Singapore: A payment system is to an economy what plumbing is to houses: The only time people talk about it is when it’s not working.
That’s been the case in India since the government’s demonetisation decision on 8 November. While that shock gutted commerce, it also upended the payment method of choice: cash. A simmering tension between two systems is now coming to the boil.
On one side is a bank-dominated, card-based infrastructure that can’t handle peer-to-peer payments and works at just one-tenth of the country’s estimated 13 million retailers. On the other is a mobile-based architecture hobbled by inadequate smartphone penetration (300 million, in a population of 1.2 billion), patchy data quality in towns and villages, and a strange dominance of players that boast neither strong online communities of their own nor a compelling e-commerce presence. In short, they’re nothing like Alibaba Group Holding Ltd, Tencent Holdings Ltd and Baidu Inc.
What’s powering these companies instead is a stroke of good luck. The biggest is Paytm, a mobile wallet with 165 million users. Founder Vijay Shekhar Sharma couldn’t hide his glee when customers topped up their balances by almost 1,000% right after Prime Minister Narendra Modi’s cash ban.
Still, if payments are no different from plumbing, are they really lucrative enough to get this unicorn any closer to its goal of becoming India’s first $100 billion company, which, by the way, is twice the market value of PayPal Holdings Inc.?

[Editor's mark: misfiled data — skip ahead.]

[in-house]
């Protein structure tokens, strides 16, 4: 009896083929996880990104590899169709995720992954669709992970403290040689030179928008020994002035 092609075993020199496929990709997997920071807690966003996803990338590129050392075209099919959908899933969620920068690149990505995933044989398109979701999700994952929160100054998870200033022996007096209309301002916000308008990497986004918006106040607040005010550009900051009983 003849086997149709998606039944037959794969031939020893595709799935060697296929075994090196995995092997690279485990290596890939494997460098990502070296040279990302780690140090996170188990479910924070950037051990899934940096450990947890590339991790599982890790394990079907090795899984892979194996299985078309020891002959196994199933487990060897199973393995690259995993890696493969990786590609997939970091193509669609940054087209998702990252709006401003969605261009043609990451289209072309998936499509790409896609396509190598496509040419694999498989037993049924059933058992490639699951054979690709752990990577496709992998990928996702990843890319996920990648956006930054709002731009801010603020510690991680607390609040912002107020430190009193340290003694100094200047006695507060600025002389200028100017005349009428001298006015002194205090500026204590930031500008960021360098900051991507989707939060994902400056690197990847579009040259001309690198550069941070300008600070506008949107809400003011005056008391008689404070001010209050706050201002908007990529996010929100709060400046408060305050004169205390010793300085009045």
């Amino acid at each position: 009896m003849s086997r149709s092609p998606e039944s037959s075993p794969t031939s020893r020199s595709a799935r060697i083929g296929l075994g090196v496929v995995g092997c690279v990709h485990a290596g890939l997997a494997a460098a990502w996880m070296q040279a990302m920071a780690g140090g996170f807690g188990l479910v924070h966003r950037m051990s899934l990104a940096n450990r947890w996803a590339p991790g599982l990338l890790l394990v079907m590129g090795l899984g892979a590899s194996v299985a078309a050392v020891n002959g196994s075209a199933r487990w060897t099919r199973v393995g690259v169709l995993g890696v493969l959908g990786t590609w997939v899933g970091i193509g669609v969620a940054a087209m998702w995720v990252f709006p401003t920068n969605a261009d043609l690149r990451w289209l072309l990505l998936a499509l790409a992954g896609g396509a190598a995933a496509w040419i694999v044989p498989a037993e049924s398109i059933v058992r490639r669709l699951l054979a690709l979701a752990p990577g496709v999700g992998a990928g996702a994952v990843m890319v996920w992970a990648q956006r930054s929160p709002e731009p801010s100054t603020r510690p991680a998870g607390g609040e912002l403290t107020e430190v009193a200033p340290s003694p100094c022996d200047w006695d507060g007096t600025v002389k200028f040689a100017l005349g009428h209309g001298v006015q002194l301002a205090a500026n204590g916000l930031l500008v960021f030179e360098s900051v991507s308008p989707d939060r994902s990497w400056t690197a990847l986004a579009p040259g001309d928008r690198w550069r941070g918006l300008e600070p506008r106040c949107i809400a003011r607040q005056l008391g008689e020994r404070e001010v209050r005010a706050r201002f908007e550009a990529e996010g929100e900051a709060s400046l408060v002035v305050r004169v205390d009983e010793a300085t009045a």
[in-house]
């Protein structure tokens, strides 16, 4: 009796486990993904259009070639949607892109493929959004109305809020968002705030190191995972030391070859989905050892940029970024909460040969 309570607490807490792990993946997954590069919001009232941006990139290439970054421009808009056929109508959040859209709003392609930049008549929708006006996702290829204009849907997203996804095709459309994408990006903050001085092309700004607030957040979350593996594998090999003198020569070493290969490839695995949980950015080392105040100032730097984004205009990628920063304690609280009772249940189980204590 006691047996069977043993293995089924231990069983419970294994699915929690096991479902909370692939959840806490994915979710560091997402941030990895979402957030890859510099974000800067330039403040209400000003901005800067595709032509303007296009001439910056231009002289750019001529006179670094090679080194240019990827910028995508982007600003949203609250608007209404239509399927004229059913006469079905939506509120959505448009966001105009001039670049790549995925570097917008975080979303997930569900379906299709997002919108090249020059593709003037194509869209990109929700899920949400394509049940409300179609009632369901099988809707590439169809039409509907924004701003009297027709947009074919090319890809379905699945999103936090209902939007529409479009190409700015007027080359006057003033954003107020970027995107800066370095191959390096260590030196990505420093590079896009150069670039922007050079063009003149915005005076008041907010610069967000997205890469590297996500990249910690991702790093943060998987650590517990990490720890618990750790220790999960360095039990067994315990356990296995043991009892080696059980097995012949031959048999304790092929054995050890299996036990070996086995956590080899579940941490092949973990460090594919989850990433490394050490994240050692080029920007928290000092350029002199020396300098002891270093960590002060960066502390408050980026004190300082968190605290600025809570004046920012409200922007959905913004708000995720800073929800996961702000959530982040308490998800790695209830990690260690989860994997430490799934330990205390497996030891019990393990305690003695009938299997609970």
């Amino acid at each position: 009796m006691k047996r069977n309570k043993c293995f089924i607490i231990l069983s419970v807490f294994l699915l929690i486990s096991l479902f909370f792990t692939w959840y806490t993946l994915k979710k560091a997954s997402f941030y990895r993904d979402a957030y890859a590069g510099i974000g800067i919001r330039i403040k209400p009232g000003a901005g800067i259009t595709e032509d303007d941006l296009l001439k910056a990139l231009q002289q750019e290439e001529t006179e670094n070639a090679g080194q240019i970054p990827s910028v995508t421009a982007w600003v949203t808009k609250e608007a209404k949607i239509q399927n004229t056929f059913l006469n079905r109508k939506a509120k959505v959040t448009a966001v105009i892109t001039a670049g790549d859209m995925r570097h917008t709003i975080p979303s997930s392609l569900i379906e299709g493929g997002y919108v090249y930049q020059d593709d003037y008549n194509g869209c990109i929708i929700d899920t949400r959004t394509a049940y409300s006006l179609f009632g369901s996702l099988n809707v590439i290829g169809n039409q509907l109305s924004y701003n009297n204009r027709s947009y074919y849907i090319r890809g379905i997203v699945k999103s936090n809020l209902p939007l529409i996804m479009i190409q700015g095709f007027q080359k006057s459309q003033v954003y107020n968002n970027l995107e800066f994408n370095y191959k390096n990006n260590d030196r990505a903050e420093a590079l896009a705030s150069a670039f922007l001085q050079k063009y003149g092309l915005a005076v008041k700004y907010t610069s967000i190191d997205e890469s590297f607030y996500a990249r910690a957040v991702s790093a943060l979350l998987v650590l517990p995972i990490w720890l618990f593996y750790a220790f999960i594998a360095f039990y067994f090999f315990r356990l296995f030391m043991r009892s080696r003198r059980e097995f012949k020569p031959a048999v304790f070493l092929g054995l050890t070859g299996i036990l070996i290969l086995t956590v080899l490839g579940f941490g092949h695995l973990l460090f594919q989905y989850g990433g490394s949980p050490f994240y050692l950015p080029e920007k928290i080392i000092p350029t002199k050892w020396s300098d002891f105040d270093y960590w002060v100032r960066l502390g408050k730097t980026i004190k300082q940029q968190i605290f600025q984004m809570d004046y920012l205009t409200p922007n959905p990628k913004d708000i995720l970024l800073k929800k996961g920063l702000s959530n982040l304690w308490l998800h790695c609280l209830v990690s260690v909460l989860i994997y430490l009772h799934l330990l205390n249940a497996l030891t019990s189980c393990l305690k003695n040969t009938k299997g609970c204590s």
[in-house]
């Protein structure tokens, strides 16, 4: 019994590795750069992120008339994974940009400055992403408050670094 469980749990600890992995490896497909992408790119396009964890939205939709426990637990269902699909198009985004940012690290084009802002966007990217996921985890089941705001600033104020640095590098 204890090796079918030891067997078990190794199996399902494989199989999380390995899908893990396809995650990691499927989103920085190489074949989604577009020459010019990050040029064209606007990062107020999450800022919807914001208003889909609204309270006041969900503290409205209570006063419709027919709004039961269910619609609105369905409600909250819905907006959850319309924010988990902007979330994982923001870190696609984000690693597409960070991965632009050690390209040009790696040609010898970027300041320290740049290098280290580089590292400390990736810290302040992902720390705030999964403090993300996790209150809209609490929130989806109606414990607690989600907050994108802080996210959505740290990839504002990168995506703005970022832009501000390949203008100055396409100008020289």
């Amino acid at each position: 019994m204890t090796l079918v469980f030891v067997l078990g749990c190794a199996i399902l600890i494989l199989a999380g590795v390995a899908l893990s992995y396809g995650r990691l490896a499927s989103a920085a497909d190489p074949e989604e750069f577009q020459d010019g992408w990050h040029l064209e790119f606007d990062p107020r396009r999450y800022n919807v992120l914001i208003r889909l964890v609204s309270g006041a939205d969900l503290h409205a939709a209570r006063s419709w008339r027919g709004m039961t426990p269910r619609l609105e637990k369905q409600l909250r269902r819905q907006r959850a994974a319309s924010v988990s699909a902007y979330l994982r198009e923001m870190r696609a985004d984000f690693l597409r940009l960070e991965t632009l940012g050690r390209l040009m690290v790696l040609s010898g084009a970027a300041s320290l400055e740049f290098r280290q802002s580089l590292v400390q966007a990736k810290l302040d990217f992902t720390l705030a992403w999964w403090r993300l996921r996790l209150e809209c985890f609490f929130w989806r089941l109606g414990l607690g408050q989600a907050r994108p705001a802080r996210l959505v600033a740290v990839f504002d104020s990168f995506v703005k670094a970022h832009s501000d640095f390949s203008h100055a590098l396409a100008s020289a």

HDFC Bank, which does as much credit card business in India as three of its nearest rivals put together, doesn’t appear to think so. “Wallets have no future,” the bank’s managing director, Aditya Puri, declared recently. “You can’t have a business that says pay a 500-rupee bill and take 250 as cashback.”
Puri would be right to be dismissive if Alibaba-backed Paytm was only about unsustainable discounts. But a Sanford C. Bernstein survey of Indian banking customers, conducted before the currency ban, showed a very different picture:
“Young bank customers could easily ditch plastic for Paytm,” says Bernstein analyst Gautam Chhugani. So could small retailers, once Paytm becomes a deposit-taking financial institution next month. Merchants, who can’t afford to pay transaction costs as high as 1.8% on credit cards, could avoid them altogether as long as their funds remain parked in Paytm Bank current accounts.
The profit on this float could allow the start-up to compete for individual deposits by slashing the numerous fees that traditional lenders in India get away with. Adding third-party products like wealth-management services and insurance would be straightforward, too.
HDFC Bank won’t keel over. The lender has crunched its cost-to-income ratio even as it made significant investments in digital technologies. That’s not the only competition Paytm faces. The government is promoting a shared mobile-payment interface. Banks are conspiring to kill it. Even if they succeed, that still leaves India’s richest man in the fray: Mukesh Ambani’s Reliance Jio, a new telco, this week signed up a payment partnership with Uber Technologies Inc. Coming soon: the Jio Payments Bank.
Just because Indian fintech start-ups lack the scale and sophistication of their Chinese peers doesn’t mean banks can take them lightly. If HDFC Bank manages to displace Paytm with its own PayZapp, Puri will remain the king of Indian payments and can diss standalone wallets all he wants. Until then, he should show his new rival some respect for snapping at his heels. Bloomberg